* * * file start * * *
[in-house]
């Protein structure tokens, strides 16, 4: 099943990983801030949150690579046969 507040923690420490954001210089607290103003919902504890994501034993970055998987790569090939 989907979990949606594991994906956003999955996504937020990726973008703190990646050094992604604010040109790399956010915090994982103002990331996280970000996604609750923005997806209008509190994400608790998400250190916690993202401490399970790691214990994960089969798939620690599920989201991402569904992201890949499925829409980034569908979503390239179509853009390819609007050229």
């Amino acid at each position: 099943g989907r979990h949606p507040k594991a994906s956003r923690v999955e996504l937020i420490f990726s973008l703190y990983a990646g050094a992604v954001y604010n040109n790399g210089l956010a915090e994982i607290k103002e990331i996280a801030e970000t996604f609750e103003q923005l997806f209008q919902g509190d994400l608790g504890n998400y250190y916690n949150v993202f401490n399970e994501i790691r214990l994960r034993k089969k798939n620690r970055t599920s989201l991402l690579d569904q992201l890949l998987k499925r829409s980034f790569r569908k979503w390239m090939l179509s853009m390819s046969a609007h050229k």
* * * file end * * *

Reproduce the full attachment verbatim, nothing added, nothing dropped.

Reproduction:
[in-house]
């Protein structure tokens, strides 16, 4: 099943990983801030949150690579046969 507040923690420490954001210089607290103003919902504890994501034993970055998987790569090939 989907979990949606594991994906956003999955996504937020990726973008703190990646050094992604604010040109790399956010915090994982103002990331996280970000996604609750923005997806209008509190994400608790998400250190916690993202401490399970790691214990994960089969798939620690599920989201991402569904992201890949499925829409980034569908979503390239179509853009390819609007050229």
């Amino acid at each position: 099943g989907r979990h949606p507040k594991a994906s956003r923690v999955e996504l937020i420490f990726s973008l703190y990983a990646g050094a992604v954001y604010n040109n790399g210089l956010a915090e994982i607290k103002e990331i996280a801030e970000t996604f609750e103003q923005l997806f209008q919902g509190d994400l608790g504890n998400y250190y916690n949150v993202f401490n399970e994501i790691r214990l994960r034993k089969k798939n620690r970055t599920s989201l991402l690579d569904q992201l890949l998987k499925r829409s980034f790569r569908k979503w390239m090939l179509s853009m390819s046969a609007h050229k």